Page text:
Air quality forecast

Pollutants in the air


The major sources of anthropogenic emissions of NO2 are combustion processes (heating, power generation, and engines in vehicles and ships). Epidemiological studies have shown that symptoms of bronchitis in asthmatic children increase in association with long-term exposure to NO2. Reduced lung function growth is also linked to NO2.

WHO information

Particles that are larger than 2.5 micrometers can be deposited in airways, resulting in health issues. Exposure can result in eye and throat irritation, coughing or difficulty breathing, and aggravated asthma. More frequent and excessive exposure can result in more serious health effects.

WHO information

SO2 is a colourless gas with a sharp odour that is produced from the burning of fossil fuels and the smelting of mineral ores that contain sulfur. The main anthropogenic source of SO2 is the burning of sulfur-containing fossil fuels for domestic heating, power generation and motor vehicles. It can affect the respiratory system and the functions of the lungs, and causes irritation of the eyes. Inflammation of the respiratory tract causes coughing, mucus secretion, aggravation of asthma and chronic bronchitis and makes people more prone to infections of the respiratory tract.

WHO information

Ground-level Ozone is one of the major constituents of photochemical smog. It is formed by the reaction with sunlight of pollutants such as nitrogen oxides (NOx) from vehicle and industry emissions and volatile organic compounds (VOCs) emitted by vehicles, solvents and industry. Ozone can cause breathing problems, trigger asthma, reduce lung function and cause lung diseases.

WHO information

Inhalable pollutant particles with a diameter less than 2.5 micrometers can enter the lungs and bloodstream, resulting in serious health issues. The most severe impacts are on the lungs and heart. Exposure can result in coughing or difficulty breathing, aggravated asthma, and the development of chronic respiratory disease.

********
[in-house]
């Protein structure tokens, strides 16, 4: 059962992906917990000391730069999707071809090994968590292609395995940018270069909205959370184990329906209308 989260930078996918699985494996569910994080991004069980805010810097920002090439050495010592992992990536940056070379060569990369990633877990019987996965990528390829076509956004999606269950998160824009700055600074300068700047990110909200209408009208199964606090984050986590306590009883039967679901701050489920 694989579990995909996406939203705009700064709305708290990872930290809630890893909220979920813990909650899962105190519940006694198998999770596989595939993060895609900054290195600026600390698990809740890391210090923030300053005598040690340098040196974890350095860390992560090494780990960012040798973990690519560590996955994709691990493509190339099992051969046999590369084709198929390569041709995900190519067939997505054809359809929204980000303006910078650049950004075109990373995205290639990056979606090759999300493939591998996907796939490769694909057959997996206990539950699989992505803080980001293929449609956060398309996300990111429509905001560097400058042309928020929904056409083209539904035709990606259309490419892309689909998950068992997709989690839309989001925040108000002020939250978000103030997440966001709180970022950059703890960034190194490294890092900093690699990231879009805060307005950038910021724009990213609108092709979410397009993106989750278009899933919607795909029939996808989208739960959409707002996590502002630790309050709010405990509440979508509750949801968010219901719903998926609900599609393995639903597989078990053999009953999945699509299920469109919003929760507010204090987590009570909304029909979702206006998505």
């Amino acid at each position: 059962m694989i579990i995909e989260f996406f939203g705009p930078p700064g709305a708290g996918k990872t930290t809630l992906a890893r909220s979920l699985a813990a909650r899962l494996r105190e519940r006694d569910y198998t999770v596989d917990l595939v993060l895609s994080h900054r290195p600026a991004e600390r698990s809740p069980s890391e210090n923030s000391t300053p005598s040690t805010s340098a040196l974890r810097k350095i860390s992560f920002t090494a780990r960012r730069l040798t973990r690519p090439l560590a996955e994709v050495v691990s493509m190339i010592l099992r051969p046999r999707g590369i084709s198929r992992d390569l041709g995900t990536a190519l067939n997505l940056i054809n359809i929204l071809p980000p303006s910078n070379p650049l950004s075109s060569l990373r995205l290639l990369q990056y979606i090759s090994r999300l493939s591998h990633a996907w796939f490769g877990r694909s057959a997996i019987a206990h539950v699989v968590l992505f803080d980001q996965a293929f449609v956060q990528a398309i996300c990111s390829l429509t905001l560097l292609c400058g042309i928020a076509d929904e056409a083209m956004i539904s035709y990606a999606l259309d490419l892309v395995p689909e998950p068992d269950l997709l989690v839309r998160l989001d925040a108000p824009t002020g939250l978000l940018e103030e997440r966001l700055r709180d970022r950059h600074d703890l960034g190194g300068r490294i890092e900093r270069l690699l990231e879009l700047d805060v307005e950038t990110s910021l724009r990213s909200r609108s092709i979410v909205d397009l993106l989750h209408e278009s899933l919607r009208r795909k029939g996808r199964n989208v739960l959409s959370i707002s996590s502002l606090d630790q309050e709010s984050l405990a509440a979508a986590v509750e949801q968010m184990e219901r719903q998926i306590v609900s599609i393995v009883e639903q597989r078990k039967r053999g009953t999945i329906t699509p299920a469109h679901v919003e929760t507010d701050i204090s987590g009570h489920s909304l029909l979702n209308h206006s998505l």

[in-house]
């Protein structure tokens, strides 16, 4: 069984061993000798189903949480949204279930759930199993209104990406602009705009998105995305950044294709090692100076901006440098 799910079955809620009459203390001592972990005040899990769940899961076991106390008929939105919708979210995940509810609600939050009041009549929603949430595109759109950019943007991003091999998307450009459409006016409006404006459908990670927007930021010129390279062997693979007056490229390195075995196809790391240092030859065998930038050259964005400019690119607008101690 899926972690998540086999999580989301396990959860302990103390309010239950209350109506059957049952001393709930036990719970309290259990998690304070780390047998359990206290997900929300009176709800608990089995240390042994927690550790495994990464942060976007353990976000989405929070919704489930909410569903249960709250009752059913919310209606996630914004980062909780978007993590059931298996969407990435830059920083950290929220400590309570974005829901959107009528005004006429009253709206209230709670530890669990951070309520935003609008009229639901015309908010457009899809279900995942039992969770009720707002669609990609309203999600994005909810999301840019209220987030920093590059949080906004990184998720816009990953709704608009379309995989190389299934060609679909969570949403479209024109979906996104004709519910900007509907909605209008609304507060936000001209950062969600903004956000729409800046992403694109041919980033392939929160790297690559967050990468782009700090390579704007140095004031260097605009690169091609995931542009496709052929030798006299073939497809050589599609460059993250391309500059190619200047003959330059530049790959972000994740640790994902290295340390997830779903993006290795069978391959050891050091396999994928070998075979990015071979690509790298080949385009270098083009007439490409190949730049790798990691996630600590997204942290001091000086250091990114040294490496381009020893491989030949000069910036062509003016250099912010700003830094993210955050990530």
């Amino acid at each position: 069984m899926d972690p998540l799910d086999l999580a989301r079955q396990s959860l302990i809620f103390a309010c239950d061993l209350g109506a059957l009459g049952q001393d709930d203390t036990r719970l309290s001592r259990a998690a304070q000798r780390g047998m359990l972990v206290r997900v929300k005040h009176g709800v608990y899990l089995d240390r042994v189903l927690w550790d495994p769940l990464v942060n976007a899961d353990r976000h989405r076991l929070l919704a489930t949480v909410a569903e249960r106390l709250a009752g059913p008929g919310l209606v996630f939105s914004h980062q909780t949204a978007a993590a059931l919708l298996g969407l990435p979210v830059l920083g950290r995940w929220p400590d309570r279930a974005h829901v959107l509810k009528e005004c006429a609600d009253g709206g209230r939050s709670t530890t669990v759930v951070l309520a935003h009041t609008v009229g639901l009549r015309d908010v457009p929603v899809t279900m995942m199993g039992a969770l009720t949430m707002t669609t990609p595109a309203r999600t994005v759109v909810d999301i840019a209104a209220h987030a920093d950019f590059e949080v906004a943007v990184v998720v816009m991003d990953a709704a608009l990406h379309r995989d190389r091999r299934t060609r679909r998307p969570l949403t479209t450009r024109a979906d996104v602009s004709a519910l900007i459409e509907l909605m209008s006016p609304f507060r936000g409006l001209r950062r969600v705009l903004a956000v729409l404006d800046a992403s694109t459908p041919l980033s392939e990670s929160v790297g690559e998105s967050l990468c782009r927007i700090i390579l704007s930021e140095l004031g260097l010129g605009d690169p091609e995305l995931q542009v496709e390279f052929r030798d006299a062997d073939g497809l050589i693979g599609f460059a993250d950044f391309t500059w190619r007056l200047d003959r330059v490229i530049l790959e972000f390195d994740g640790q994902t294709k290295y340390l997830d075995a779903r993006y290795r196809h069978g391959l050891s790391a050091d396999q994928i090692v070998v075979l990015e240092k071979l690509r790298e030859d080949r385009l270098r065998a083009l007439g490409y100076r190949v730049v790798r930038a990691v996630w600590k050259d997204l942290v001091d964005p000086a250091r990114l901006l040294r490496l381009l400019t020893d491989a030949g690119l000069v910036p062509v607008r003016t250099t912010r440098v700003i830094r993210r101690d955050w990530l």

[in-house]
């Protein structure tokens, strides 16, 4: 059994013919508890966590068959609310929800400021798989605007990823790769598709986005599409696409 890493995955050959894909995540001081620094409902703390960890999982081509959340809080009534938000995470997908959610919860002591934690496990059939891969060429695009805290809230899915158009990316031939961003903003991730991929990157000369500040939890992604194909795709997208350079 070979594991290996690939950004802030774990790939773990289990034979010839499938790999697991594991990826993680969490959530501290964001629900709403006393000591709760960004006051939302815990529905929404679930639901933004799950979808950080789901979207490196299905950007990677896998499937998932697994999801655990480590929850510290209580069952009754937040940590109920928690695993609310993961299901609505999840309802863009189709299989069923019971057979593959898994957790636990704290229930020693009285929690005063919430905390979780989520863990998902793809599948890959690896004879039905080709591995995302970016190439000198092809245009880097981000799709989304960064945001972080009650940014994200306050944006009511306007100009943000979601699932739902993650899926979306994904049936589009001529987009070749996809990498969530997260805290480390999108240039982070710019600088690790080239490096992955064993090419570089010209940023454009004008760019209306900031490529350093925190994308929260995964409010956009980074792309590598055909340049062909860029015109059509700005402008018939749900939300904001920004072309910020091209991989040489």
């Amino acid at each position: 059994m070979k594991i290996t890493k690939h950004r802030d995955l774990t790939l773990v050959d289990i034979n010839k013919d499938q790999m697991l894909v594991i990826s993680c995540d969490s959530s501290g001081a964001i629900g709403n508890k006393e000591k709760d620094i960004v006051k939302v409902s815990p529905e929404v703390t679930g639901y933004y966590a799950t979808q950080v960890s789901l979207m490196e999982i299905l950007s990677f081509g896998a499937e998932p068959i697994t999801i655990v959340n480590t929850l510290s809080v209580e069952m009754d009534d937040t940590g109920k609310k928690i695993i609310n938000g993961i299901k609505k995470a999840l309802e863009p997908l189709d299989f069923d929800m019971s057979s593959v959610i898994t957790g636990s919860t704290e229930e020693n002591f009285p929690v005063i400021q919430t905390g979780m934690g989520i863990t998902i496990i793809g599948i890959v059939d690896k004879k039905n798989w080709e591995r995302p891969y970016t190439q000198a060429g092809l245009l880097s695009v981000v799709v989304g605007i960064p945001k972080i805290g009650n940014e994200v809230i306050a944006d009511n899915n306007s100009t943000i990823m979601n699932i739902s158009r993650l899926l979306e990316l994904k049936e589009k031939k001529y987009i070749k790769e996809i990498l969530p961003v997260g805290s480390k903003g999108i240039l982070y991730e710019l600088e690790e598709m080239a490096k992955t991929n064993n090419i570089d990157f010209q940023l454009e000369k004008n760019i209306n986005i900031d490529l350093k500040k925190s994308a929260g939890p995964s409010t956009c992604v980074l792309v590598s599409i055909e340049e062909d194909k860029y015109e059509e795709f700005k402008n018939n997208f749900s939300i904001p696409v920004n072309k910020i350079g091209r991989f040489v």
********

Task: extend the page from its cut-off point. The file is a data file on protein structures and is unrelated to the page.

WHO information

CO is a colorless and odorless gas. When inhaled at high levels can cause headache, nausea, dizziness, and vomiting. Repeated long-term exposure can lead to heart disease.

WHO information

About AQI values

Good 0−50

The air quality is good. Enjoy your usual outdoor activities.

Moderate 51−100

Air quality is acceptable, enjoy your usual outdoor activities.

Unhealthy for sensitive 101−150

Enjoy your usual outdoor activities. Consider reducing intense outdoor activities, if you experience symptoms.

Unhealthy 151−200

Consider reducing intense activities outdoors, if you experience symptoms such as sore eyes, a cough or sore throat.

Very unhealthy 201−300

Consider reducing intense activities outdoors, if you experience symptoms such as sore eyes, a cough or sore throat.

Hazardous 301−500

Reduce or avoid physical activities outdoors.

The AQI data is approximate and is based on model forecasts.
Information about the impact of pollution is based on World Health Organization data.